Your book is a branding device and credibility signal

Call it a business card, a resume, a billboard, or whatever you choose, but the short of it is that books are no longer just books. They are branding devices and credibility signals. Publishing a book is less about sales and much more about creating a brand. The real customers of books are no longer just readers but now include speaking agents, CEOs, clients and investors. Publishing a business or self-help book is now considered a crucial part of the small business platform, much like having a website used to be. 

Time to write a book

It is time to write your book:

  • If you are on a mission to tell the world something important, it’s time to write a book.
  • If you have a unique idea or take on solving a genuine problem, then writing a book will enable you to stake a claim to this unique information and even protect your intellectual property.
  • A published book is a very tangible piece of evidence that you said what you’re saying first. The first step in your journey to writing your business or self-help book is to develop a winning idea that will be worth all the work you are going to put into this project.
  • There is nothing like having authored a book to accentuate your credentials as a thought leader and authority in your market.

Writing a book is an experience

Writing a book is a tremendous experience. It pays off intellectually. It clarifies your thinking. It builds credibility. It is a living engine of marketing and idea spreading, working every day to deliver your message with authority. You should write one.

Writing a book is content marketing

It is pure content marketing. When an entrepreneur crafts their knowledge and processes into book form, they reach an audience that they would never have the time or opportunity to contact personally. Their book becomes their ambassador, working 24/7 to spread their name and expertise. 

Start with why

Before you start looking at how you can write your business or self-help book, you should first ask why you want to write it. Writing a book isn’t for everyone. Writing is hard work, not magic. It begins with deciding why you are writing and whom you are writing for. What is your intent? What do you want the reader to get out of it? What do you want to get out of it? It’s also about making a serious time commitment and getting the project done. To help you with the “why?”, I developed a checklist which you can download here.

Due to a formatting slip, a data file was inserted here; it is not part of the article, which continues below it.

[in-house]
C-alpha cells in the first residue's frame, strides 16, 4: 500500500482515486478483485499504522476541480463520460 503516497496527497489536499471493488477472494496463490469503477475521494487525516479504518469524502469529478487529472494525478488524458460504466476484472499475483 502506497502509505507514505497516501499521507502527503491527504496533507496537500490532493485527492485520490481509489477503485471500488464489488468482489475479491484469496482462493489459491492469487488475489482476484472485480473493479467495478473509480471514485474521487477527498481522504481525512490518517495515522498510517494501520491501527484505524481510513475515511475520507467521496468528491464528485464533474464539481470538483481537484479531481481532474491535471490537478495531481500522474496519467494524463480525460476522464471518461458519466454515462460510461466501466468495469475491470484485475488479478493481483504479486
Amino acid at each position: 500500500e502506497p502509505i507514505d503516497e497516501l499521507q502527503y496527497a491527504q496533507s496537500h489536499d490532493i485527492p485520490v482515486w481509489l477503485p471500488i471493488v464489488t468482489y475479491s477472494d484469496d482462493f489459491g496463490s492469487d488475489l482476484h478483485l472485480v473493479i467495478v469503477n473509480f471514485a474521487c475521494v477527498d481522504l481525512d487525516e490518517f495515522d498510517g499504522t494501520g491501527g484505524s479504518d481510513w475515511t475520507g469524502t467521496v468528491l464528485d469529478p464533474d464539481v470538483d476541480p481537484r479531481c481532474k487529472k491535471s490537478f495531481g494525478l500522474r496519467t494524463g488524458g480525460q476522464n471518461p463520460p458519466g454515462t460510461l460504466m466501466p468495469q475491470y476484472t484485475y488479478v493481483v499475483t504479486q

The authors use AUTHOR as the frame. Attention, understand, trust, help, original and reaction. Marketing, problem, solution, credibility, differentiation or not-to-copy and sales. Effectively a business plan or pitch for your book. That should always be the starting point. The same language I use with my business clients. Niche market, though leadership, reputation management, value proposition, positioning, competitive analysis, money and magic. Defining the enemy. Making clear what you are not. Reader persona. Buyer persona. Future trends. Where do you see yourself five or ten years in the future? It is never about the book. It is always about what you want to achieve with the book.

Don’t write before the plan

Only then should you start writing. If you have already written something, you can submit it here, and I will be happy to give you feedback. The authors suggest four steps to planning your book. I have three.

Your pitch

Your book cover – front and back – and the introduction, which is what people will turn to first, whether they are physically holding it or ‘Looking Inside’ online, must talk about the benefits to them first, and the features only where necessary. Your business or self-help book must present you as the expert they need to listen to, and it must have a call to action. That is in effect your sales pitch.

Mapping or outline

Map out your entire book so you can see any gaps in the overall content and make certain you’re not missing anything important. Get a massive sheet of paper or loads of squares of scrap paper and a big table. Map out your main big picture themes and topics first. For each main topic, add sub-topics. Optionally, for each sub-topic, map out any tertiary level topics. These are often just keywords to enable you to further split the subject down into manageable chunks for your audience. Map out your book so that you know how many chapters it will contain and all the pieces of information you require. 

Structure is everything

It is your business or self-help book blueprint. Take it from me. The structure is everything. The more effort you put into planning and structuring, the easier it will be to write your book in the end.


Know how many words you’re aiming for and work out how many words each chapter should contain, on average, to create the whole book. The average business or self-help book is under 40,000 words. We would advise you to think in terms of 30,000 to 40,000 words. Some self-help books can be dense but brief, between 20,000 and 30,000 words. Less than 20,000 words, though, makes for a very slim book or very large typeface. 

Writing your book 

My experience with clients is that writing is much harder than expected. It should be part of you 100-day plan, word count should be your metric, and you need to make writing (including research, interviews and pre-selling) a key process you do every day before you do anything else (that includes opening e-mails). 40,000 words in 100 days are 400 words per day. And then never give up. Most importantly, be true to yourself. Write from your heart, in your own voice, and about what you believe in. Always write as yourself.